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Never Ending Beauty

Never Ending Beauty

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Published by Joseph Winston
Life is difficult yet in the middle of all the problems there is a goodness, a beauty, a grace, that can be experienced. These are visions of the future that is to come.
Life is difficult yet in the middle of all the problems there is a goodness, a beauty, a grace, that can be experienced. These are visions of the future that is to come.

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Published by: Joseph Winston on May 10, 2010
Copyright:Traditional Copyright: All rights reserved

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05/09/2010

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Never Ending Beauty
The Rev. Joseph WinstonMay 9, 2010
Grace and peace are gifts for you from God, the Father of our Lord JesusChrist.
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It never has been easy to live in this part of Texas. The summers here arehot and long. Sometime in May, the weather begins changing. No longer do thecool breezes blow down from the north. Now, if any wind moves at all, it comesup from the south bringing with it heat. The temperature slowly pushes up themercury. Seventy, eighty, and even ninety become the norm. People and animalslook for shade but nothing takes away the almost constant pounding from the sun.When wind’s direction finally changes, moisture moves in from the Gulf. Thetowering thunderstorms that dot the horizon promise rain. Many times, the waterspour to the ground before a single cloud gets here. At other times, the river alongwith all the tributaries swell as they try to carry all the water back to the Gulf sothe entire cycle can start over again. The insects know this. Almost overnight, they
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Romans 1:7, 1 Corinthians 1:3, 2 Corinthians 1:2, Galatians 1:3, Ephesians 1:2, Philippians1:2, 2 Thessalonians 1:2, Philemon 1:3.
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appear and swarm in the air. Some are little more than nuisances. They bother theplants, they pester the animals, and they irritate young and old alike. Others aremuchworse.Theycarrylife-threateningdiseaseslikemalaria.Ifyouwanttomakea living on this land, you deal with it the best you can. You swat the bloodsuckersand bury your dead in the warm, wet ground.Every once and a while, the weather takes a dramatic turn for the worse. Thewind becomes lifeless. Clothes stick to the skin and curtains refuse to stir. Anominous line of grey clouds appears to the east and moves this way. The windslowly picks up and the rain starts to fall. There is not much to do except to comeinside. As the inches add up, the wind drives even more clouds from the coast.Each one brings more water for the already soaked land. The sound made by thewind and rains stays with you your entire life. It howls through the trees and intoevery crack of the house. It pounds the windows and pours down the roof. It wantsin. It does not seem like anything or anyone can stop it. It finally does end. Nowthe task of cleaning up begins in earnest. Fields need attention. So, do a countlessnumber of other tasks. You must check on the fences, find the animals, take care of the injured, and still have enough time to make a meal for all the hungry mouths.As the days become shorter, the temperature begins to fall. No longer is themercury pegged at the ninety-degree mark. Ever so slowly, it inches its way downthe scale. The nights now are pleasant and the days crisp. This too shall pass.The wind turns around. It blows from the north dropping the temperature rapidly.No one would really complain about this if the wind only brought relief from theoppressive heat. Another visitor comes calling. It is a dampness that cuts through2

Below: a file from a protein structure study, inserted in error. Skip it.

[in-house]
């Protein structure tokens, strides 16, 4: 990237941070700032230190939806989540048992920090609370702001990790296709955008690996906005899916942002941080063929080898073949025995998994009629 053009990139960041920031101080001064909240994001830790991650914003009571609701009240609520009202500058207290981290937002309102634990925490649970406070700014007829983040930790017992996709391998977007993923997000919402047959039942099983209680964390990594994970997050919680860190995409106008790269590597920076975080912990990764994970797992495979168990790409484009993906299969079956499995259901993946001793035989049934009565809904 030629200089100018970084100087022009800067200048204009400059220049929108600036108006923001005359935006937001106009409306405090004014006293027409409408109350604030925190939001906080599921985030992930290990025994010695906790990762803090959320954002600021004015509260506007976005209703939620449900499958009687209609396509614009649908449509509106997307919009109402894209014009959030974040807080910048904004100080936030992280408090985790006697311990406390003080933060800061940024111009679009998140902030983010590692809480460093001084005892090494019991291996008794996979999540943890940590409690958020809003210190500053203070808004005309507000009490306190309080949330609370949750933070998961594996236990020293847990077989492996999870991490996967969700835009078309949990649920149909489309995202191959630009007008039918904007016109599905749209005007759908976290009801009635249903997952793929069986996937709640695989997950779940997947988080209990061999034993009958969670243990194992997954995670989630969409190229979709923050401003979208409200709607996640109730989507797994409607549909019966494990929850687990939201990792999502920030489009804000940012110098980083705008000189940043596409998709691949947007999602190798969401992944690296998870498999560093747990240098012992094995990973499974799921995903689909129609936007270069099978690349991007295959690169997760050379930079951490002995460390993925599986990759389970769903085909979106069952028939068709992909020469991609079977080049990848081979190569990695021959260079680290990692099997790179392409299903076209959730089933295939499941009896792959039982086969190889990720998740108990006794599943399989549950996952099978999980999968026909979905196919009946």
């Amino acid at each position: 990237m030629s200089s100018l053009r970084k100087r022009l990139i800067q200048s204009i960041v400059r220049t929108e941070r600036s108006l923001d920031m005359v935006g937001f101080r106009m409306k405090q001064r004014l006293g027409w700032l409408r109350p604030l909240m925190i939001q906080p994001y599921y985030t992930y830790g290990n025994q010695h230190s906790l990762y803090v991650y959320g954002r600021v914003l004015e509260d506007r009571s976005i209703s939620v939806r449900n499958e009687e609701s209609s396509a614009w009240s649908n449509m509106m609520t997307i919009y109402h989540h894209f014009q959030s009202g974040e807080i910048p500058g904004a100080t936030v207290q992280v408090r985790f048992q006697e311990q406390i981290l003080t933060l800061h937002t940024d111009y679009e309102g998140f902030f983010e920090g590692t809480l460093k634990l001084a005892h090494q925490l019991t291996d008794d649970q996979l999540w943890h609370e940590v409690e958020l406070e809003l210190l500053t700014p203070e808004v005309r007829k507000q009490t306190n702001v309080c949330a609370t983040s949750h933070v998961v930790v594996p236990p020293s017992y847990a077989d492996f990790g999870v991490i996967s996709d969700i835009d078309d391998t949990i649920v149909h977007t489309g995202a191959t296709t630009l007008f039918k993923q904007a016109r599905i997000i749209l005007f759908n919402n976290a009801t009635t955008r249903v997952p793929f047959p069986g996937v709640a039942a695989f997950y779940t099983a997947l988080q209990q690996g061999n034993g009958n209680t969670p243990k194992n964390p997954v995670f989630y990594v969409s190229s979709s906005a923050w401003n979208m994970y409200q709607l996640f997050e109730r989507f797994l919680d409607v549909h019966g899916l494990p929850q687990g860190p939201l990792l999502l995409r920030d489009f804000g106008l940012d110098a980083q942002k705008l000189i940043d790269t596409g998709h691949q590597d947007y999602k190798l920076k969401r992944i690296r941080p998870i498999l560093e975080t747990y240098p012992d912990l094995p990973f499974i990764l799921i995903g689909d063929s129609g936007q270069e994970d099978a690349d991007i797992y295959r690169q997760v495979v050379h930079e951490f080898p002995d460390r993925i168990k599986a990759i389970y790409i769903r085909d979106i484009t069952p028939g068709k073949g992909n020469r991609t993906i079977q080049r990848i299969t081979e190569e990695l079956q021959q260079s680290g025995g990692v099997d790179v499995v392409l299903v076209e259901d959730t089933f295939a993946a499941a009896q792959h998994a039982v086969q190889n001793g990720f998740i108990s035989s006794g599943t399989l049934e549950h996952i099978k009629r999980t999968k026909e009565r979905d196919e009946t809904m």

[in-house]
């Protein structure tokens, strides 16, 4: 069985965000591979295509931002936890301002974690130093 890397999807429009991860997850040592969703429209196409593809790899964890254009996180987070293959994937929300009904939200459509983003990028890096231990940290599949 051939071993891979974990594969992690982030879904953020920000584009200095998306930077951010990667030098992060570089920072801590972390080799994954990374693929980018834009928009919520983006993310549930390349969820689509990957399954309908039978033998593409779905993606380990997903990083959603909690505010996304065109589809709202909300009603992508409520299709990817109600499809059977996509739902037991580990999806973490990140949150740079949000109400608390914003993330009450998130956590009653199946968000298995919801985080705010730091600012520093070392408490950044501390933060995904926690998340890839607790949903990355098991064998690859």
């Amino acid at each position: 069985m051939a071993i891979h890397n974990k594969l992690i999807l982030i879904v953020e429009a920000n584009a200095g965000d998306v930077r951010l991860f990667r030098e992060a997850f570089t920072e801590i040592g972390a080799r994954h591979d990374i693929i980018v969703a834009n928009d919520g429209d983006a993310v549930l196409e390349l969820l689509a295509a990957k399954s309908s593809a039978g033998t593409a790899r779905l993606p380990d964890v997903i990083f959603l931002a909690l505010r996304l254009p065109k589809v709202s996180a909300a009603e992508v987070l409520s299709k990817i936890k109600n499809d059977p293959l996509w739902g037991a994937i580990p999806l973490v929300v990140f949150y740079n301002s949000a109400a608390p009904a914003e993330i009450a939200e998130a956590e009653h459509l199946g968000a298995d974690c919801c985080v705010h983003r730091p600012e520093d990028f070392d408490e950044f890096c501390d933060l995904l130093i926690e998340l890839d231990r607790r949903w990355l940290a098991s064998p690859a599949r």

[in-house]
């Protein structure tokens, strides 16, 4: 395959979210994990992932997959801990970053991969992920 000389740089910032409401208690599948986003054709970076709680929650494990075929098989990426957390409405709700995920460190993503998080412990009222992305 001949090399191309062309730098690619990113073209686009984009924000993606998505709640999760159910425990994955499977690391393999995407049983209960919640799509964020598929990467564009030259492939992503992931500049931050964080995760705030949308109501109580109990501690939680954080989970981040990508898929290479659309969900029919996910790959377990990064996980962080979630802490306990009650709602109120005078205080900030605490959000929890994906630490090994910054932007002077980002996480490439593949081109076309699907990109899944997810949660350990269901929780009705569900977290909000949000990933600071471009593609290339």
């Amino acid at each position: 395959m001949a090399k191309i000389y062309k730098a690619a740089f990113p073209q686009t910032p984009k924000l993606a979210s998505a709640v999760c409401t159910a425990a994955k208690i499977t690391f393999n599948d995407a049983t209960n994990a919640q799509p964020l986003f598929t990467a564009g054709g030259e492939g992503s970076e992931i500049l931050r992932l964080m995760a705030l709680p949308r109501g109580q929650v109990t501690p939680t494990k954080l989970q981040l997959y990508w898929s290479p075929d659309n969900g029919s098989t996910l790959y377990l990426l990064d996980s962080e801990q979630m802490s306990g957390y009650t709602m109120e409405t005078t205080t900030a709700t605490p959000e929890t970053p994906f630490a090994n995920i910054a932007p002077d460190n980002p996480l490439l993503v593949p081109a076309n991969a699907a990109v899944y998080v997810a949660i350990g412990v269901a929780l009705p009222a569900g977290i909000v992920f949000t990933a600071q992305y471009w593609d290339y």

the bones. Layers of clothes do little and those can be hard to find. The only realremedy to this problem is staying indoors. There you can control the temperatureand be out of the wind’s icy fingers. But there is work that must be done. One lastharvest needs to make it to the market. Someone must pitch in and that is you.For generations, women came with their men to this part of Texas. When theyfirst arrived on the scene, they found a wilderness: wet and damp, muddy andmessy, hard and demanding. They pitched in wherever they could. They broughtanother shoulder to the plow. They lent an extra hand in the field. They providedanother pair of eyes watching the horizon for signs of danger. Working togetheras one, they transformed the land into a safe and productive world.If this were all that women did, it would be more than enough. After all, this iswhat the menfolk do just about every day of their lives and no one asks them to domore. Traditionally, women have a much longer list of tasks they must attend to.Someone must give birth to the children and raise them. This is woman’s work.The making and mending of clothes falls to women also. They are the ones withthe skill to thread both a loom and a needle. They can darn a sock and transforma hide into a coat. Hungry mouths need food. Women gather the vegetables, com-bine them with whatever can be found at the house, and put three square mealsa day on the table. Sickness is a fact of life. Women care for the ill and theymake them comfortable. Death also is our constant companion. Women preparethe body for burial. They dress their loved one one last time and weep for thedead. Women also bring beauty into our lives. Whether it is a handful of wild-flowers on the dining room table, the graceful way they enter the room, or a neatly3

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